I recently had to figure out how to move a projectile in an Arc for a project I’m working on and found that a Google search was harder than expected, so I’m writing this up in that hopes that it might help someone else! For starters, take a look at this post on how to do it in 2D, as well as some explanation on the math behind it. For our purposes, we’re going to let Unity handle calculating the arc by simply using an Animation Curve. (Kind of hilariously, I spent part of the past weekend learning Animation Curves in Unity, only to have it be the subject of my next Maya class come Monday morning. Hindsight!)

This is the code I’m using, which is hyper-specific to my project, but we can break it down in principle. (I’ll cover ScriptableObject TypeObjects in a later post, but that’s what’s going on here; Projectile is a MonoBehaviour and the class below is a ScriptableObject)

  • Line 7: CurrentTime += Time.deltaTime in Update(). Duration is how long the projectile should take from firing to reach its target. linearT calculates the ratio from 0 to 1 of how close to done we are, given a desired Duration.
  • Line 9: PositionXZ() is an extension function I wrote that returns a Vector3 with its Y value set to 0. This function handles moving the projectile towards the target on the X and Z axes, using Lerp and linearT to interpolate smoothly.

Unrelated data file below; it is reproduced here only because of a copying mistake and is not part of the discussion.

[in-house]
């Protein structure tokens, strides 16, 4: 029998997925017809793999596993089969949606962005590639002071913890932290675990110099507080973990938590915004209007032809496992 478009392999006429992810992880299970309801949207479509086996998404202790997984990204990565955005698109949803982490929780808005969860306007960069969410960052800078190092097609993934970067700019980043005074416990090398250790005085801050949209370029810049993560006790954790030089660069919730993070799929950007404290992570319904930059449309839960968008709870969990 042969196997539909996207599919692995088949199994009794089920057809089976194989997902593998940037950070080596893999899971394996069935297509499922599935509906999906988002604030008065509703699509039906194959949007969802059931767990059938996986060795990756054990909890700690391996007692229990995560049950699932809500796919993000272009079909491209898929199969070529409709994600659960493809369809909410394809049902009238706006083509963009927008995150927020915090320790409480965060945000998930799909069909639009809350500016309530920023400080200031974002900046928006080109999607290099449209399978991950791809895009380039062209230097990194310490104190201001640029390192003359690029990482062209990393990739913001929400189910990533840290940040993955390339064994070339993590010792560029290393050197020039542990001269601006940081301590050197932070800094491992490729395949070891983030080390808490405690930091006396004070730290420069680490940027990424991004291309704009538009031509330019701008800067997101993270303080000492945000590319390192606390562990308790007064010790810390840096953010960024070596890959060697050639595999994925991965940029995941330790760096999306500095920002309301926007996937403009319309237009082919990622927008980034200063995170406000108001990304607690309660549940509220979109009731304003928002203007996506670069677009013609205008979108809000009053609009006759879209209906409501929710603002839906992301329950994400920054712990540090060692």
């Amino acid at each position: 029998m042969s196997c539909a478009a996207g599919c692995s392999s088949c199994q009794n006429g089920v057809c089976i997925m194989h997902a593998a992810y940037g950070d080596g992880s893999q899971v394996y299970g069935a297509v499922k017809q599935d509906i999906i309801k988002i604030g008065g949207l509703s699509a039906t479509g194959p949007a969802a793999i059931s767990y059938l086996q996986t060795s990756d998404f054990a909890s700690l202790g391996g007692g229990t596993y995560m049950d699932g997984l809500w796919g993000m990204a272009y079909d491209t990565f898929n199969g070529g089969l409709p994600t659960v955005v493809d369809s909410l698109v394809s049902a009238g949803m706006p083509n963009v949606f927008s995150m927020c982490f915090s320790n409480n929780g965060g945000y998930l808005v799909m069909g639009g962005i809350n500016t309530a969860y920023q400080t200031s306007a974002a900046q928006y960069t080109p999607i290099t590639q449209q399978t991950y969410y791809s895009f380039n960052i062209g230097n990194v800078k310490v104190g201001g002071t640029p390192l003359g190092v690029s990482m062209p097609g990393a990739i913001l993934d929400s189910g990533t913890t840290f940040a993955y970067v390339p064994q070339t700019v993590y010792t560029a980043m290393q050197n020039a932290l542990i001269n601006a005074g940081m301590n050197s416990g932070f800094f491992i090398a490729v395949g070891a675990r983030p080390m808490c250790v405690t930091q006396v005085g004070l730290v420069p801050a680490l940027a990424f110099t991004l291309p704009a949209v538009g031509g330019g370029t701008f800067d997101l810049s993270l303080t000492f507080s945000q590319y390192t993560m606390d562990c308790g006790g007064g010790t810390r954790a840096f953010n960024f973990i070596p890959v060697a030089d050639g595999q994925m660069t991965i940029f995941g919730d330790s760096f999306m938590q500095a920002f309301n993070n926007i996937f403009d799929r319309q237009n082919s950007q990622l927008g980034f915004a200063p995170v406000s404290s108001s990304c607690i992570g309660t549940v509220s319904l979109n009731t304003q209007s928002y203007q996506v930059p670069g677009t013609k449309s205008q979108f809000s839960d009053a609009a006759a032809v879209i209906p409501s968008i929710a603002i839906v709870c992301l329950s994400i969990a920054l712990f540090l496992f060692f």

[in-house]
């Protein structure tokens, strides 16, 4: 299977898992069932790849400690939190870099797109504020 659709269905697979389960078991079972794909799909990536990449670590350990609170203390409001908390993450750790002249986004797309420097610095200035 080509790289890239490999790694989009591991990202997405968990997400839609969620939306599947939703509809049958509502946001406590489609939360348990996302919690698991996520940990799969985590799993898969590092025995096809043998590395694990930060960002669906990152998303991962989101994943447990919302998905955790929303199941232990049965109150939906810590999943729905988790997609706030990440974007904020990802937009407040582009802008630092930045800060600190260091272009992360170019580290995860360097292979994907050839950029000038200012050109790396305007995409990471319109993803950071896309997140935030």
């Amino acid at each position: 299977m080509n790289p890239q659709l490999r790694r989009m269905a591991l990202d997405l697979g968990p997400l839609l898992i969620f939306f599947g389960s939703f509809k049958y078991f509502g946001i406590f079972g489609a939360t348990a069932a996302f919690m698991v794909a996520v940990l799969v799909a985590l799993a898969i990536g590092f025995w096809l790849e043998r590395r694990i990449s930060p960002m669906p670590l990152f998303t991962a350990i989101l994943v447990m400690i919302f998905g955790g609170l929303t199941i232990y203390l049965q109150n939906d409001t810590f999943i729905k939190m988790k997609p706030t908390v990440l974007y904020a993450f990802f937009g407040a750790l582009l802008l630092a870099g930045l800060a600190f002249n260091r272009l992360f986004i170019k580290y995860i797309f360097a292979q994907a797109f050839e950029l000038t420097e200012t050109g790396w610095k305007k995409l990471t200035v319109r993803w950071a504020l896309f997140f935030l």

• Line 11: does the same thing but only for the Y axis. This ensures that we end up at the correct height for the target, in case the start and end Y positions are different.
  • Line 13: uses the same 0 to 1 value in linearT to evaluate the animation curve and return a height offset value. This is multiplied by curveMaxHeight to determine the effective height at the top of the parabola.
  • Line 15: adds the Lerped Y to the Offset Y to get the new effective Y. (If we’re Lerping from 0y to 0y, baseY will be 0y throughout, so the arc offset will determine the Y value alone.)

And here’s the animation curve stored in the curveHeight field: